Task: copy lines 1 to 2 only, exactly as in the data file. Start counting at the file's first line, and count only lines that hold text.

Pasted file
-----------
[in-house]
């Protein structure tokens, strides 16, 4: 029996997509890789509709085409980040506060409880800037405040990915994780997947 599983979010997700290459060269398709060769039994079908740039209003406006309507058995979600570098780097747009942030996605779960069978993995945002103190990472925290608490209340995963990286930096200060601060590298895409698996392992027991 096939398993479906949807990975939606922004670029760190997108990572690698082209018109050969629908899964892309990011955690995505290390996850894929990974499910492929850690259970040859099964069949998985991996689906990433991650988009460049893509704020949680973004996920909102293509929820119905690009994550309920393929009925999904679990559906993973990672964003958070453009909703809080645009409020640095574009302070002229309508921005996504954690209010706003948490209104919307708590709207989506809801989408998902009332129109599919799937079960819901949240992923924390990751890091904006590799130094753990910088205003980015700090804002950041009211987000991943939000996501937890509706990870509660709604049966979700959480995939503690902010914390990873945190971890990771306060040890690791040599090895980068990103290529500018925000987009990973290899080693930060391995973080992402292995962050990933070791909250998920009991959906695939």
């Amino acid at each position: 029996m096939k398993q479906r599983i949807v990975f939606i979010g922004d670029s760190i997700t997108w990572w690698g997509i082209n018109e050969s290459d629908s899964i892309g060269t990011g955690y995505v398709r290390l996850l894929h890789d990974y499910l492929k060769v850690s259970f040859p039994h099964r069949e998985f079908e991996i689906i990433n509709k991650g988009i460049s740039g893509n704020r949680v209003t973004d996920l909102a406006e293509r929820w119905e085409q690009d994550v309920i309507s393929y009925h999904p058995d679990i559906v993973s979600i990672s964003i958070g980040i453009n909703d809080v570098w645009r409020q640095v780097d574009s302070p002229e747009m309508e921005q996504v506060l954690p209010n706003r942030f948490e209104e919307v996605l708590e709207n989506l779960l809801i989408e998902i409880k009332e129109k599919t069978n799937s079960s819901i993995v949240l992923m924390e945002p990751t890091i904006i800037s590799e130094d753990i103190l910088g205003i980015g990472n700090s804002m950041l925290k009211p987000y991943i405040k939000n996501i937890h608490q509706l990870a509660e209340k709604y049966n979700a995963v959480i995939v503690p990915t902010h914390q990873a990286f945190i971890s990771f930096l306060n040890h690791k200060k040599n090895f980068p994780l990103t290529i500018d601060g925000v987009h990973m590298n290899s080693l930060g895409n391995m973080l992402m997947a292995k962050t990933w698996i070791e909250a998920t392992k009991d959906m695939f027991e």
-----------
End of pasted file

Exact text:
[in-house]
């Protein structure tokens, strides 16, 4: 029996997509890789509709085409980040506060409880800037405040990915994780997947 599983979010997700290459060269398709060769039994079908740039209003406006309507058995979600570098780097747009942030996605779960069978993995945002103190990472925290608490209340995963990286930096200060601060590298895409698996392992027991 096939398993479906949807990975939606922004670029760190997108990572690698082209018109050969629908899964892309990011955690995505290390996850894929990974499910492929850690259970040859099964069949998985991996689906990433991650988009460049893509704020949680973004996920909102293509929820119905690009994550309920393929009925999904679990559906993973990672964003958070453009909703809080645009409020640095574009302070002229309508921005996504954690209010706003948490209104919307708590709207989506809801989408998902009332129109599919799937079960819901949240992923924390990751890091904006590799130094753990910088205003980015700090804002950041009211987000991943939000996501937890509706990870509660709604049966979700959480995939503690902010914390990873945190971890990771306060040890690791040599090895980068990103290529500018925000987009990973290899080693930060391995973080992402292995962050990933070791909250998920009991959906695939």